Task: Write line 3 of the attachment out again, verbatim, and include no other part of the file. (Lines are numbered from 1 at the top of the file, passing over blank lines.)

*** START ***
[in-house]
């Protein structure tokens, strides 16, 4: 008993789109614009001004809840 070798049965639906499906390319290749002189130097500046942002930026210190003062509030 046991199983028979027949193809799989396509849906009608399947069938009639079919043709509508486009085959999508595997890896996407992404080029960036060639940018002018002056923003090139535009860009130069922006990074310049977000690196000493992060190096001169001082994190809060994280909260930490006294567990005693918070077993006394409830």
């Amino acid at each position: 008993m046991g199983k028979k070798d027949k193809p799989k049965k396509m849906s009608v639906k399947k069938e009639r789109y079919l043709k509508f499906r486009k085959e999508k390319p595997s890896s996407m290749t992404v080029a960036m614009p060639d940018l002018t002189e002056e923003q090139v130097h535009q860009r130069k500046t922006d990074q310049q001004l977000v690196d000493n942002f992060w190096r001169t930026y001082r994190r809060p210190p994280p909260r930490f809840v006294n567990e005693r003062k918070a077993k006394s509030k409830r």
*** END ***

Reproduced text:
């Amino acid at each position: 008993m046991g199983k028979k070798d027949k193809p799989k049965k396509m849906s009608v639906k399947k069938e009639r789109y079919l043709k509508f499906r486009k085959e999508k390319p595997s890896s996407m290749t992404v080029a960036m614009p060639d940018l002018t002189e002056e923003q090139v130097h535009q860009r130069k500046t922006d990074q310049q001004l977000v690196d000493n942002f992060w190096r001169t930026y001082r994190r809060p210190p994280p909260r930490f809840v006294n567990e005693r003062k918070a077993k006394s509030k409830r």